Mayor Chokwe Antar Lumumba said fixing the problems could cost billions of dollars — far beyond Jackson’s ability to pay. That ability has been limited by a shrinking tax base that resulted from white flight, which began about a decade after public schools were integrated in 1970.

The population peaked in 1980 at nearly 203,000. It currently stands at about 150,000, with about 25% of residents living in poverty.

In the past half-century, the racial composition of Jackson has also changed. Once majority white, it is now more than 80% Black. The suburbs encircling Jackson are generally whiter and more prosperous and have newer infrastructure.

The mostly white, Republican-dominated Mississippi Legislature has been reluctant to offer assistance, even though the problems have disrupted daily life in the Capitol where lawmakers work for at least a few months every year.

The Democratic mayor and the Republican governor rarely speak to each other. And when Reeves held a news conference Monday to announce a state of emergency, Lumumba was nowhere to be seen. Reeves said he did not invite the mayor.

They held separate news conferences again Tuesday and Wednesday, although Lumumba insisted they are working as a team. By Thursday, the two finally appeared together.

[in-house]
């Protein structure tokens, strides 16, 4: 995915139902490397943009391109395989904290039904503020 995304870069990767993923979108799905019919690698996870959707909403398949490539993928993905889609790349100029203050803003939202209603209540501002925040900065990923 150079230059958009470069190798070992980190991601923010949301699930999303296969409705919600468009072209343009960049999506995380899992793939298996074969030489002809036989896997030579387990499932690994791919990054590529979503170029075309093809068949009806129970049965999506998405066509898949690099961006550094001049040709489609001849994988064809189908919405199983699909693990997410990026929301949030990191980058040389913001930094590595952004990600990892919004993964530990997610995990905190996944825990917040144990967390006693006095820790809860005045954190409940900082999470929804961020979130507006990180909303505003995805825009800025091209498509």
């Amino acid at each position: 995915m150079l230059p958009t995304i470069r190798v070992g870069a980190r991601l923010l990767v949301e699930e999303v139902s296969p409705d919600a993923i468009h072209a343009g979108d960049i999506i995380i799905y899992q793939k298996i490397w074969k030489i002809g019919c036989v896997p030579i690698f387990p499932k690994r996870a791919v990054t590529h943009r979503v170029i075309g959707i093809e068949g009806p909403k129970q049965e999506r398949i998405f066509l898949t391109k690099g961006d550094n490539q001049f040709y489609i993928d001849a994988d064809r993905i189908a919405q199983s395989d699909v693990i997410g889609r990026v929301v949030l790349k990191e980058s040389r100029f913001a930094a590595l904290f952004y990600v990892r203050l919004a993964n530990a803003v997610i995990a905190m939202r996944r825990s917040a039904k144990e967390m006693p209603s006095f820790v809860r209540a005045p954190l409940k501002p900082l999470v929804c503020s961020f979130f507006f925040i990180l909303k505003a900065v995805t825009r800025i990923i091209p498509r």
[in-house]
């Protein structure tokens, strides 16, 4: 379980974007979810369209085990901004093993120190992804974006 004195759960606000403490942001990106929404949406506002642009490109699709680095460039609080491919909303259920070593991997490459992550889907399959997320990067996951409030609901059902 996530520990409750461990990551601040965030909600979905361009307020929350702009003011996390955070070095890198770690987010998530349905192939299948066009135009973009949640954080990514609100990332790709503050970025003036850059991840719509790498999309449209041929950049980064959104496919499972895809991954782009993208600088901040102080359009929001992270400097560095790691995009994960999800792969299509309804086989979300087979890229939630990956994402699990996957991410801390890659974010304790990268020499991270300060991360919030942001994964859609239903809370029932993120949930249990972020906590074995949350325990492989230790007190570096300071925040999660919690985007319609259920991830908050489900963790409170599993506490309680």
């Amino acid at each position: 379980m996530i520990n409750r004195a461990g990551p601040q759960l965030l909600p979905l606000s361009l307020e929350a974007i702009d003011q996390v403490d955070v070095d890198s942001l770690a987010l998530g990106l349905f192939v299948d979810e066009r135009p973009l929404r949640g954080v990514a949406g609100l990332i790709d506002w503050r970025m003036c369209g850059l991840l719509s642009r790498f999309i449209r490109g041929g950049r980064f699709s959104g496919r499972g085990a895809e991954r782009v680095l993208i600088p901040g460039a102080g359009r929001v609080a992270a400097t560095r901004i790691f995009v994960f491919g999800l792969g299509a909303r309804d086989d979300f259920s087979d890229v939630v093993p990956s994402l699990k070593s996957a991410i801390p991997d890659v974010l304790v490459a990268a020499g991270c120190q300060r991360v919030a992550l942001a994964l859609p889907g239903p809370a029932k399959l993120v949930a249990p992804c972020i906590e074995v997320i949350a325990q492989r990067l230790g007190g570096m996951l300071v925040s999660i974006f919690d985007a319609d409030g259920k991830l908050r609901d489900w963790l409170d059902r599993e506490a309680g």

“Right now, what we’re focused on is the operational unity that we have,” Lumumba said as he stood by Reeves. “Operational unity means that we’re focused more on our common ends and objectives than any differences that we may have revealed at some point in time.”

Reeves frequently criticizes Jackson for its crime rate and has said the city’s water problems stem from shoddy management.

“I know that the team at the state Department of Health as well as the EPA has been working tirelessly since 2016 trying to convince the city to come into compliance with the orders that have been put forth. They were generally unsuccessful at that,” Reeves said Monday.

Cecil Brown is a Democrat who represented part of Jackson in the Mississippi House for 16 years before serving on the state Public Service Commission. He urged city, state and congressional leaders to work together.

“If you don’t like each other, it’s OK, let’s say, ‘If we can’t work together, let’s put our staff together,” Brown said in an interview Thursday.

The governor has blocked some efforts to alleviate the water woes. After the city hired a private contractor to handle water billing, some customers went months without receiving bills, while others skipped payments.

In 2020, Reeves vetoed legislation that would have let Jackson forgive at least a portion of the unpaid water bills for poor people. He took a more passive approach in 2021, allowing water-payment legislation to become law by letting the proposal sit for five days without his signature.